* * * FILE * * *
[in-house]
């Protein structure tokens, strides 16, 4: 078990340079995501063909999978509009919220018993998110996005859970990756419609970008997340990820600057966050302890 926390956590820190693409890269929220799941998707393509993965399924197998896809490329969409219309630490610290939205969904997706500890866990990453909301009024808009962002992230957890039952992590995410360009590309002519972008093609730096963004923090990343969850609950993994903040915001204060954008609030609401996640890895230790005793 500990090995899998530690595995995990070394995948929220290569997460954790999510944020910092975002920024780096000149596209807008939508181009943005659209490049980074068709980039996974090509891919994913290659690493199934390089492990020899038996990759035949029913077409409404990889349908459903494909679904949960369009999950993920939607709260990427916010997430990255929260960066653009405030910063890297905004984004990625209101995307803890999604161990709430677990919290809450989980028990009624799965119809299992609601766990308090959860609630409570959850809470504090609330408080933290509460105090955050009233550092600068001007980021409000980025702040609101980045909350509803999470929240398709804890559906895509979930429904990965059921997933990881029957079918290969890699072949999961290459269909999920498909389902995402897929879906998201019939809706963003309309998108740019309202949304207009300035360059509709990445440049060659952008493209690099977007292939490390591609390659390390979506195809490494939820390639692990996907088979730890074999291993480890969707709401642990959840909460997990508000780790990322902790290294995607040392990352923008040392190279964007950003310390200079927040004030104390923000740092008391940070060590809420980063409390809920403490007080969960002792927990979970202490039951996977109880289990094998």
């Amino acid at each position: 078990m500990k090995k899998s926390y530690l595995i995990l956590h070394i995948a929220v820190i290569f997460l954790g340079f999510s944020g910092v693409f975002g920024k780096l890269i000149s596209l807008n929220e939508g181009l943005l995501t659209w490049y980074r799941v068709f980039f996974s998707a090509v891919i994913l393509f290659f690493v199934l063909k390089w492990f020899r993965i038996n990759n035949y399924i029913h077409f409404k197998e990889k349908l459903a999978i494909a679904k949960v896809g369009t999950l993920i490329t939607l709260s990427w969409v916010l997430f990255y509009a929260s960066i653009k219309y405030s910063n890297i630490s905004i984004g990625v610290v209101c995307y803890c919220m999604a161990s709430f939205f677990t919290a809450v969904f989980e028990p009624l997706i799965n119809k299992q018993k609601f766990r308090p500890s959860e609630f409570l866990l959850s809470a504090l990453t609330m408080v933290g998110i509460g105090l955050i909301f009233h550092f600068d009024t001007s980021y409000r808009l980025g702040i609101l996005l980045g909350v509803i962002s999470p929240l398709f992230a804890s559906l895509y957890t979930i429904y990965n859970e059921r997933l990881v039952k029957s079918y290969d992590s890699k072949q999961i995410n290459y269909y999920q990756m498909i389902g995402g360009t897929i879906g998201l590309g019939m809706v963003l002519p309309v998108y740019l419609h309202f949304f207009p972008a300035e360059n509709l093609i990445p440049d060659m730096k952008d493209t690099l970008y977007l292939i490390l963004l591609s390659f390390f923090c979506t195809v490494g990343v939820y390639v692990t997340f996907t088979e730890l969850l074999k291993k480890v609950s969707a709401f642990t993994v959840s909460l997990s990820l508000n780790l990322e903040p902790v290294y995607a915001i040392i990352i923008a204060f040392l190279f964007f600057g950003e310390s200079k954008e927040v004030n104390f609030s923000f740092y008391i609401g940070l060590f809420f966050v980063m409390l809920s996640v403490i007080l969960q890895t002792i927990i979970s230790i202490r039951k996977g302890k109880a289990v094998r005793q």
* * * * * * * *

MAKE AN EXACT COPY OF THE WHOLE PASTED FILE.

[in-house]
């Protein structure tokens, strides 16, 4: 078990340079995501063909999978509009919220018993998110996005859970990756419609970008997340990820600057966050302890 926390956590820190693409890269929220799941998707393509993965399924197998896809490329969409219309630490610290939205969904997706500890866990990453909301009024808009962002992230957890039952992590995410360009590309002519972008093609730096963004923090990343969850609950993994903040915001204060954008609030609401996640890895230790005793 500990090995899998530690595995995990070394995948929220290569997460954790999510944020910092975002920024780096000149596209807008939508181009943005659209490049980074068709980039996974090509891919994913290659690493199934390089492990020899038996990759035949029913077409409404990889349908459903494909679904949960369009999950993920939607709260990427916010997430990255929260960066653009405030910063890297905004984004990625209101995307803890999604161990709430677990919290809450989980028990009624799965119809299992609601766990308090959860609630409570959850809470504090609330408080933290509460105090955050009233550092600068001007980021409000980025702040609101980045909350509803999470929240398709804890559906895509979930429904990965059921997933990881029957079918290969890699072949999961290459269909999920498909389902995402897929879906998201019939809706963003309309998108740019309202949304207009300035360059509709990445440049060659952008493209690099977007292939490390591609390659390390979506195809490494939820390639692990996907088979730890074999291993480890969707709401642990959840909460997990508000780790990322902790290294995607040392990352923008040392190279964007950003310390200079927040004030104390923000740092008391940070060590809420980063409390809920403490007080969960002792927990979970202490039951996977109880289990094998």
């Amino acid at each position: 078990m500990k090995k899998s926390y530690l595995i995990l956590h070394i995948a929220v820190i290569f997460l954790g340079f999510s944020g910092v693409f975002g920024k780096l890269i000149s596209l807008n929220e939508g181009l943005l995501t659209w490049y980074r799941v068709f980039f996974s998707a090509v891919i994913l393509f290659f690493v199934l063909k390089w492990f020899r993965i038996n990759n035949y399924i029913h077409f409404k197998e990889k349908l459903a999978i494909a679904k949960v896809g369009t999950l993920i490329t939607l709260s990427w969409v916010l997430f990255y509009a929260s960066i653009k219309y405030s910063n890297i630490s905004i984004g990625v610290v209101c995307y803890c919220m999604a161990s709430f939205f677990t919290a809450v969904f989980e028990p009624l997706i799965n119809k299992q018993k609601f766990r308090p500890s959860e609630f409570l866990l959850s809470a504090l990453t609330m408080v933290g998110i509460g105090l955050i909301f009233h550092f600068d009024t001007s980021y409000r808009l980025g702040i609101l996005l980045g909350v509803i962002s999470p929240l398709f992230a804890s559906l895509y957890t979930i429904y990965n859970e059921r997933l990881v039952k029957s079918y290969d992590s890699k072949q999961i995410n290459y269909y999920q990756m498909i389902g995402g360009t897929i879906g998201l590309g019939m809706v963003l002519p309309v998108y740019l419609h309202f949304f207009p972008a300035e360059n509709l093609i990445p440049d060659m730096k952008d493209t690099l970008y977007l292939i490390l963004l591609s390659f390390f923090c979506t195809v490494g990343v939820y390639v692990t997340f996907t088979e730890l969850l074999k291993k480890v609950s969707a709401f642990t993994v959840s909460l997990s990820l508000n780790l990322e903040p902790v290294y995607a915001i040392i990352i923008a204060f040392l190279f964007f600057g950003e310390s200079k954008e927040v004030n104390f609030s923000f740092y008391i609401g940070l060590f809420f966050v980063m409390l809920s996640v403490i007080l969960q890895t002792i927990i979970s230790i202490r039951k996977g302890k109880a289990v094998r005793q």